Therefore, while he takes pride in New York, the state that he grew up in, the nature of the two New York's in discussion are so different, that "Empire State of Mind" is not exactly a return to his beginnings. Instead, it is a statement of pride in Jay-Z's achievements as well as a declaration of the possibilities and dangers that exist in New York.

  4. To expand on Jason's comment, Jay-Z's persona on this song seems to favor the rich life way more than his roots. It's common for rappers to take pride in where they come from, but in this song, Jay-Z seems to spite where he came from, replacing it with his new life of magnificence. in his first lines, he says, "Yeah, I'm out that Brooklyn / Now I'm down in Tribeca," and he says this triumphantly, insinuating his relief in getting out of his old neighborhood. This feeling that the persona shows in these lines aren't exactly promoting his Brooklyn regionalism. This song is less about hailing where he came from and is more about how awesome his life is right now ("sitting courtside," "Off-white Lexus," "I'm the new Sinatra," "Catch me at... a Yankee game," etc.).

    There is no doubt that Jay-Z takes pride in New York, but taking in pride Brooklyn? Well, not in this song at least. Brooklyn's not even benefitting from exposure in this song.

  5. I agree with the fact that Brooklyn does not benefit from this song, but I personally don't think that Jay-Z meant for the song to help in any way. I believe he is just referencing his past to be proud of where he came from and accentuate the fact that he became successful from such a meager beginning. After he says "Now I'm down in Tribeca," he says "Right next to DeNiro/ But I’ll be hood forever" signifying that his roots are with him no matter where he goes or how much money he acquires. But we will never know if that is just his persona speaking or actually how he feels.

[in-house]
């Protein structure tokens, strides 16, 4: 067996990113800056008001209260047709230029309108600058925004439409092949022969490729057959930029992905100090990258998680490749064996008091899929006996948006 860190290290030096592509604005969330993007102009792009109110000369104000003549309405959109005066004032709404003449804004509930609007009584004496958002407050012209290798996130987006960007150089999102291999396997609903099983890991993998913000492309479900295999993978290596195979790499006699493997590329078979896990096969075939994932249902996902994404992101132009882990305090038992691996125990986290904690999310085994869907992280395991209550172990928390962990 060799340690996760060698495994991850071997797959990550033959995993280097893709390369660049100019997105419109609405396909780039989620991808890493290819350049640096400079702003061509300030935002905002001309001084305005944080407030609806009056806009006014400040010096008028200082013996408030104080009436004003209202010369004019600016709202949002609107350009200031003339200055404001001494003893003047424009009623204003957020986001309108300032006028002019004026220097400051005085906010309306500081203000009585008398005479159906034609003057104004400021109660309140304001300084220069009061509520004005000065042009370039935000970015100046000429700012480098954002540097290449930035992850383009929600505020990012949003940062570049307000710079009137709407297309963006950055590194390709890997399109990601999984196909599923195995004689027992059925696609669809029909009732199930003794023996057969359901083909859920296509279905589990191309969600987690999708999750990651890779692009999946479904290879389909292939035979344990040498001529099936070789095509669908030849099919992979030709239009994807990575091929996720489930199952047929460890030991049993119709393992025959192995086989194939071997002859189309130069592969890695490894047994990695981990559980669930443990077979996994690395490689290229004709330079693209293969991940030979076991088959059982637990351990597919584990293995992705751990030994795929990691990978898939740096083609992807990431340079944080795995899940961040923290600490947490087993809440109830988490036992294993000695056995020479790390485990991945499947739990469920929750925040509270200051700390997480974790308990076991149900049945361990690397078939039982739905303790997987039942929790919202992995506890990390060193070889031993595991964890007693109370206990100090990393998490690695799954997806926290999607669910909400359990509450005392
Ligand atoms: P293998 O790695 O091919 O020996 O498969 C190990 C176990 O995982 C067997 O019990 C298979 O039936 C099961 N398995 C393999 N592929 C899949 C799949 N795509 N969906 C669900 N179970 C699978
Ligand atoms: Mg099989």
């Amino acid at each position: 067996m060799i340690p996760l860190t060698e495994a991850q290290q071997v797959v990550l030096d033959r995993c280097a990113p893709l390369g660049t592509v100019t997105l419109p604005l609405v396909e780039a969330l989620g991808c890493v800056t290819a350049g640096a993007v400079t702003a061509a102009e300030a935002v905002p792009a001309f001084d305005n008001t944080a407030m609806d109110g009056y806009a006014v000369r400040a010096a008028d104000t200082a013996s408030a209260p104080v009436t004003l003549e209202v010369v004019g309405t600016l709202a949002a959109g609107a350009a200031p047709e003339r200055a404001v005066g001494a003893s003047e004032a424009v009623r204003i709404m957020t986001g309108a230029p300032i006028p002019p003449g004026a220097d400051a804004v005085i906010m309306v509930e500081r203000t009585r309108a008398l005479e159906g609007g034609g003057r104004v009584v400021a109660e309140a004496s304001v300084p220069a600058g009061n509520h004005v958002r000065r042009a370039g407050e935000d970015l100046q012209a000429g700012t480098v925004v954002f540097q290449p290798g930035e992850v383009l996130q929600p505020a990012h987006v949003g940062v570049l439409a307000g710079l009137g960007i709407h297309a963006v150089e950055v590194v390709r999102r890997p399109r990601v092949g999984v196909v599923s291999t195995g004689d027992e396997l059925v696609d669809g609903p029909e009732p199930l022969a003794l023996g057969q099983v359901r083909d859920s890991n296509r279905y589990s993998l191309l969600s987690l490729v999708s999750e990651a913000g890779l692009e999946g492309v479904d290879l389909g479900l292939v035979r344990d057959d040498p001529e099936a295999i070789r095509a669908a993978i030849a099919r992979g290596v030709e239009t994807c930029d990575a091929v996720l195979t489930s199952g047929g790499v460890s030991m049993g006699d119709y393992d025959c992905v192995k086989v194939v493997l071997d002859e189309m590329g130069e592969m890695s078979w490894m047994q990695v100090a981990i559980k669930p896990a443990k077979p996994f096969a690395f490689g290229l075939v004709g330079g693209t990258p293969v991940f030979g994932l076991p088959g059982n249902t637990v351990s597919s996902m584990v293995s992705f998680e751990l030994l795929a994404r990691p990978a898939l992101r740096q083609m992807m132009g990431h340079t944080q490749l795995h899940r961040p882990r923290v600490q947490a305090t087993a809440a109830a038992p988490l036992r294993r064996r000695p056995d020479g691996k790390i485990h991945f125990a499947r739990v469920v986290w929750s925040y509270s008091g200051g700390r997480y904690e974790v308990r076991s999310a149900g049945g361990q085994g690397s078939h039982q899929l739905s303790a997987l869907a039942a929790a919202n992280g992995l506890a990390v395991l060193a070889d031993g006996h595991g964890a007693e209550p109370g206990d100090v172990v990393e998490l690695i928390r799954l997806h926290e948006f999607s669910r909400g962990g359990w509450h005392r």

6. I agree that this song does not actually express a sense a pride of where Jay-Z came from. Despite the fact that he does indeed mention that he's from the "hood," there is an extremely strong focus on the luxury of New York City. It seems more like he's describing New York merely through the perspective of the rich. Also, for some reason I feel like the song has a tourist-vide to it, because how many people who actually live in NYC (besides the rich, I guess) do the things he mentions on a regular basis? It sounds like he's trying to appeal to a wider audience by mentioning things like the Statue of Liberty and multiple sports teams.

  7. I believe that rappers reference where they are from to do more than just be proud (although I definitely believe that to be true). I think they do it to be relatable. Especially for famous rappers, once they enter the spotlight, they are suddenly from a different world than their listeners. But, when they rap about being from a run-down neighborhood or an impoverished area of a city, they suddenly become the relatable figures that rap prides itself on.